Meidner, Ludwig ( ) - 1916 Self-Portrait
Ink on paper; 44 x 35 cm.
Ludwig Meidner was a German expressionist painter and printmaker. He studied at the Royal School of Art in Breslau and the Julien and Cormon Academies in Paris where he became friends with Amedeo Modigliani.
In 1912 he began a series of paintings which marked a radical departure in style and would make his reputation. The "Apocalyptic Landscapes" anticipate the horrors of the first world war by several years. The series are some of the purest "expressionist" works, portraying the terror of the modern city in catastrophic settings; comets cross the sky like canon shells, fires rage, men scream and flee for their lives, buildings totter on the edge of collapse .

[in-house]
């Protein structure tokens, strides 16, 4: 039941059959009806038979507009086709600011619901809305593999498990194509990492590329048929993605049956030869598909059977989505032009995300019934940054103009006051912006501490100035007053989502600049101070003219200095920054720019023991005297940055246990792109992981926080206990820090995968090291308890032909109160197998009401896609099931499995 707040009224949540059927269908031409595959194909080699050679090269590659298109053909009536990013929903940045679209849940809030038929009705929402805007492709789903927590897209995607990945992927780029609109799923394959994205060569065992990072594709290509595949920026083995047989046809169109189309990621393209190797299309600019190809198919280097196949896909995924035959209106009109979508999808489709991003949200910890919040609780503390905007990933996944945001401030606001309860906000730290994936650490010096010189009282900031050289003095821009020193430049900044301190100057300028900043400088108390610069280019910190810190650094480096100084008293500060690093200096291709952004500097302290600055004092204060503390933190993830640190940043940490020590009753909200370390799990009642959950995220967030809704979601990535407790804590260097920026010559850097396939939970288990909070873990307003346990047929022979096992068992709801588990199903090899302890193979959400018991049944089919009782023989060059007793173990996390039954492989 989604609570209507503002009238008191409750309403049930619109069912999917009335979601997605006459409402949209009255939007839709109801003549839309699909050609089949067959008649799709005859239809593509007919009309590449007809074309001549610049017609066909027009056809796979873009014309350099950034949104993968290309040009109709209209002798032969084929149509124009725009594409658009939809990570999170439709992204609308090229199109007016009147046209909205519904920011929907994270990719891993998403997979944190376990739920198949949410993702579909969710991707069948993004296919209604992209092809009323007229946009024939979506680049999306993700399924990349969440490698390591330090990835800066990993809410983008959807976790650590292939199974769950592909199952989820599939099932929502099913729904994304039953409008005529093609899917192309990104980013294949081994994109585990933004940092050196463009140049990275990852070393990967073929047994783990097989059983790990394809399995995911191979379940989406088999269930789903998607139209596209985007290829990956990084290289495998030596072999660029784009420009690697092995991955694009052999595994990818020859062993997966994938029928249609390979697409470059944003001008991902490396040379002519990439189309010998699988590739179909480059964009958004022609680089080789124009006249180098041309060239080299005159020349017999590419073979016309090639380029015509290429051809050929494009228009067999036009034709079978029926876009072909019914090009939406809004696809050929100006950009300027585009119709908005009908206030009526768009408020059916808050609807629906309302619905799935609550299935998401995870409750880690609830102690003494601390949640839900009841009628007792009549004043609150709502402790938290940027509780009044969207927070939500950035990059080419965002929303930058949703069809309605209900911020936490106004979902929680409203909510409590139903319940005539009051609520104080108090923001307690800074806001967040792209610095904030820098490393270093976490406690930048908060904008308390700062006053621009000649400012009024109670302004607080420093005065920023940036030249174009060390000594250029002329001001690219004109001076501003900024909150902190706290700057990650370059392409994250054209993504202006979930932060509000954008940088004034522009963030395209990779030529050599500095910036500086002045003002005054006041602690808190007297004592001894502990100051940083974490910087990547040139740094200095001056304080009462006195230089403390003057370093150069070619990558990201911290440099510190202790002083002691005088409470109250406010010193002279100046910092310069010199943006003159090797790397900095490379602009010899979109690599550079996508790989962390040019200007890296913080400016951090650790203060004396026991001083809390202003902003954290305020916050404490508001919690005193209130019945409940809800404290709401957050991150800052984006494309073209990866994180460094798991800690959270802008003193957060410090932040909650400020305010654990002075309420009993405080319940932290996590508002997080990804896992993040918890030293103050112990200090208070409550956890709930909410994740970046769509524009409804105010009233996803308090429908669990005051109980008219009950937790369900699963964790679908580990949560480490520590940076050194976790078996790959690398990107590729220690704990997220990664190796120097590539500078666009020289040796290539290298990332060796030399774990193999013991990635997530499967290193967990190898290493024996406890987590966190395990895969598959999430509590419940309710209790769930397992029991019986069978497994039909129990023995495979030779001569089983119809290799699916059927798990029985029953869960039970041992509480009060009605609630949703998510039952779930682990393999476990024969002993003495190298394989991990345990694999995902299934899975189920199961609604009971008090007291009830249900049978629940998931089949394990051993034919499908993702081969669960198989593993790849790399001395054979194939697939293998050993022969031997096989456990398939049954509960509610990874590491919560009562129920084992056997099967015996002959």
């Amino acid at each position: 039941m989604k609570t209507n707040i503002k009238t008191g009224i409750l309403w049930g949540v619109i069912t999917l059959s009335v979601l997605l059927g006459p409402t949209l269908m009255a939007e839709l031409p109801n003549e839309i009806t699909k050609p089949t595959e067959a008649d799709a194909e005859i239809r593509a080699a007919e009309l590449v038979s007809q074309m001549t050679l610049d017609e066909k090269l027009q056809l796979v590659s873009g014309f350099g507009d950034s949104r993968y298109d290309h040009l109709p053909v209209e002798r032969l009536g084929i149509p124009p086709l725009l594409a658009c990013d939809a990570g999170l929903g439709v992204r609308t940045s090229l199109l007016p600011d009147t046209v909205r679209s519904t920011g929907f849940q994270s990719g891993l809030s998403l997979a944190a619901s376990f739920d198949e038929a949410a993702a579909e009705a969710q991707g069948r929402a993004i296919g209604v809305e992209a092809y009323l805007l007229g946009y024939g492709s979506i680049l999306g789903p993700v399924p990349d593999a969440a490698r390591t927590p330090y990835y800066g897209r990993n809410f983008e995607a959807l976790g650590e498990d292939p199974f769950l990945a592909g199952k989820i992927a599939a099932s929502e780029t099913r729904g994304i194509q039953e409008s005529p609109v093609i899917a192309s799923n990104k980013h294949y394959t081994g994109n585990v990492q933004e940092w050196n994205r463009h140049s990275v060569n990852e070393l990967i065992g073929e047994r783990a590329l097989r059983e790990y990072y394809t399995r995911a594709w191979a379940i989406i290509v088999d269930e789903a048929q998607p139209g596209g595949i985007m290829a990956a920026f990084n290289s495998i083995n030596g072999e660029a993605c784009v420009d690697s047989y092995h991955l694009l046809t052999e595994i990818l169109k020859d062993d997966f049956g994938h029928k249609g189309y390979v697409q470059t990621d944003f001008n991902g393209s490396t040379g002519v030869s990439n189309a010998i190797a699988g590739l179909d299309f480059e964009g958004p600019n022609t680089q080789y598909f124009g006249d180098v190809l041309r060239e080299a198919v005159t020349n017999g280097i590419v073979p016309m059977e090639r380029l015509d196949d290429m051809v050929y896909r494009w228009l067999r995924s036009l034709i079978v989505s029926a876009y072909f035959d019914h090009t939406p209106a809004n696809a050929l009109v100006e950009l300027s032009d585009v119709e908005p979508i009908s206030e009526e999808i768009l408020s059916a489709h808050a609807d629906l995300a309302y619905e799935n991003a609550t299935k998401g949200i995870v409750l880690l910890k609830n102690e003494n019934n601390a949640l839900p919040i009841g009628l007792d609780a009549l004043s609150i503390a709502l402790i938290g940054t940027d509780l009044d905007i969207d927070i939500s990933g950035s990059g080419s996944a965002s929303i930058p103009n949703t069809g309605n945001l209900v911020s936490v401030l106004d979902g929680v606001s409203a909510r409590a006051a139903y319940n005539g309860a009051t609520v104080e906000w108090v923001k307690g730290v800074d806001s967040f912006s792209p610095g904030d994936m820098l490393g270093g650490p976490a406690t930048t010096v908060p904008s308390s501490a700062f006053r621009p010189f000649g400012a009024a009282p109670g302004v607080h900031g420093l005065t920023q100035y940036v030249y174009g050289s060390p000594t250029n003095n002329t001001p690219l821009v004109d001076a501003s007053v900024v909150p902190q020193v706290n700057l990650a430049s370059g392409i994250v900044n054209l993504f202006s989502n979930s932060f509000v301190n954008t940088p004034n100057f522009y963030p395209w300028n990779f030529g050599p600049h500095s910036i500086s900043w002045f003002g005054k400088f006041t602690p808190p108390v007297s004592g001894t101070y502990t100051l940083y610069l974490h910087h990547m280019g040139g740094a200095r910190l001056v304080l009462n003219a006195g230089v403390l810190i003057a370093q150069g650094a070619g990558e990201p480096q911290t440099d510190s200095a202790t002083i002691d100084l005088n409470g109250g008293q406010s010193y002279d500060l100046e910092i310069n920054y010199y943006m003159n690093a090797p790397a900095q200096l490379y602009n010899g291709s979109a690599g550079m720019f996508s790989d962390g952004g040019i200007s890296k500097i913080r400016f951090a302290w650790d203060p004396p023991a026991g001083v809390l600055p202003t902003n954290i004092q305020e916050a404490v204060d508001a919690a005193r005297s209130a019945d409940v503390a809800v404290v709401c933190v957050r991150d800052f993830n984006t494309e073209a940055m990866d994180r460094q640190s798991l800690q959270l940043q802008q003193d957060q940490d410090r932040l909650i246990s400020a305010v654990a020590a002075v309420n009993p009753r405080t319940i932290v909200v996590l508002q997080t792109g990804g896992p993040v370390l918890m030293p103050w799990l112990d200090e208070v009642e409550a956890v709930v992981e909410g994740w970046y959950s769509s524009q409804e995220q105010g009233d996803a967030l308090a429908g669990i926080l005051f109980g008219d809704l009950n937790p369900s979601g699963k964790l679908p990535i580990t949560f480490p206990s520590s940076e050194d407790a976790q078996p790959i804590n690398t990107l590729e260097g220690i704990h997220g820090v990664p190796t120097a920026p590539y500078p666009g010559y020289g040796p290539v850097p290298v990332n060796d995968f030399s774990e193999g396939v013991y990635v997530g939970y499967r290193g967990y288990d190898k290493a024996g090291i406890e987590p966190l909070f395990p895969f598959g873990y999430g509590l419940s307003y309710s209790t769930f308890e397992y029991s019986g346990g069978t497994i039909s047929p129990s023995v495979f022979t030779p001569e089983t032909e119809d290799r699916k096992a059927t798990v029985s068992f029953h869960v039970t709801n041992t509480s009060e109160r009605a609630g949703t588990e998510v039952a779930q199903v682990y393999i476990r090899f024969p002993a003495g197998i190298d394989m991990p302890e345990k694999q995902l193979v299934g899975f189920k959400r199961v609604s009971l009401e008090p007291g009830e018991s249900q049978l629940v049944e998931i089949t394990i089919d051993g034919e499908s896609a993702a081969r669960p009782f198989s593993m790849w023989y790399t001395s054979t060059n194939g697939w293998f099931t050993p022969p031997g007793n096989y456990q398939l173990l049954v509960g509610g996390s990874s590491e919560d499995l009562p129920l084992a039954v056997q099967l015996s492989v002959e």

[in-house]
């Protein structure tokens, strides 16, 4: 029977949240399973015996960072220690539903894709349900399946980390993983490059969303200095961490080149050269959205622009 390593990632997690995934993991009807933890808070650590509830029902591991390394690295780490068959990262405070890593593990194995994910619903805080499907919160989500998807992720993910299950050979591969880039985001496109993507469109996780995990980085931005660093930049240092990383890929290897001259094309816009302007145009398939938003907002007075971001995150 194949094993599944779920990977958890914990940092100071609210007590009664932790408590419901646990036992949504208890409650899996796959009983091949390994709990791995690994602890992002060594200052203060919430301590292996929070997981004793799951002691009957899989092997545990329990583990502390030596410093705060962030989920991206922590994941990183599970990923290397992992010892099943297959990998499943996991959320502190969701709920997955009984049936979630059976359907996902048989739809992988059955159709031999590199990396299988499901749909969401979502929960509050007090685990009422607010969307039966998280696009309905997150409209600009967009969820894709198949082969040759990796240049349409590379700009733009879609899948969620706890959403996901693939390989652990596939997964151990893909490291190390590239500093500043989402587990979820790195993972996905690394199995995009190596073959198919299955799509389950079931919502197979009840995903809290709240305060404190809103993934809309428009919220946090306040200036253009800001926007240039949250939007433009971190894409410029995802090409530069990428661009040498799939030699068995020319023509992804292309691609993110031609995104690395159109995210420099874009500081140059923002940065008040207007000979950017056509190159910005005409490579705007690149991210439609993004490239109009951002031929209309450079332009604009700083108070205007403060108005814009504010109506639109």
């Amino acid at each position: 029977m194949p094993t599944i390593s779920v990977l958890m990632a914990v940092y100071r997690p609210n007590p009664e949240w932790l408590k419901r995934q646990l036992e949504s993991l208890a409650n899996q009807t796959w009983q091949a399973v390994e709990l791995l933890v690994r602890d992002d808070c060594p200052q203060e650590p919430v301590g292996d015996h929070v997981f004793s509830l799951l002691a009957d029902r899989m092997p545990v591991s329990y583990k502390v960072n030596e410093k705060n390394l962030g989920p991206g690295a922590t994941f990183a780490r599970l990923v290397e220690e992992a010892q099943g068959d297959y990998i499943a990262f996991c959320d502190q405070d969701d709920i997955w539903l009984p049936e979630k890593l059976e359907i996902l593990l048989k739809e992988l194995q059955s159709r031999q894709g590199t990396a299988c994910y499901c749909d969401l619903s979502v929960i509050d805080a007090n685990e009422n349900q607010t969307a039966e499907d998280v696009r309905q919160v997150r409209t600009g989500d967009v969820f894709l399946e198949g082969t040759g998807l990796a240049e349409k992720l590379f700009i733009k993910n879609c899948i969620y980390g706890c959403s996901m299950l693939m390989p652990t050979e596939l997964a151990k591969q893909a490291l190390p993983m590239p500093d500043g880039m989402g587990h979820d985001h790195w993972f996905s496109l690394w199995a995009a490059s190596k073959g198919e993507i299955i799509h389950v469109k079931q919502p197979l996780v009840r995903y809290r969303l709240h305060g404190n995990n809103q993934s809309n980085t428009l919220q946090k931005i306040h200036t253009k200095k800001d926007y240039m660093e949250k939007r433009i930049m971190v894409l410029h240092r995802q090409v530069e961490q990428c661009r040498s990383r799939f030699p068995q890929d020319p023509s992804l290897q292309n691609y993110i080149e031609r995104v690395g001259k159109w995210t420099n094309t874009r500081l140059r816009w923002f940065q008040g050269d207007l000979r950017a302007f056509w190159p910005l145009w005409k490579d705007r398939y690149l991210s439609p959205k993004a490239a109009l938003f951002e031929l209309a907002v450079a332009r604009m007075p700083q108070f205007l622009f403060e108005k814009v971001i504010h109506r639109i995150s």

After the first world war his art turns to producing religious paintings. He is a habitual self portraitist producing a remarkable series of Rembrandt inspired self portraits. His portraits from 1915 to the end of the 1920s are a gallery of the leading expressionist and Dada writers and poets.
In 1939 he fled with his family to England where he was interned as an enemy alien. He returned to Germany in 1953.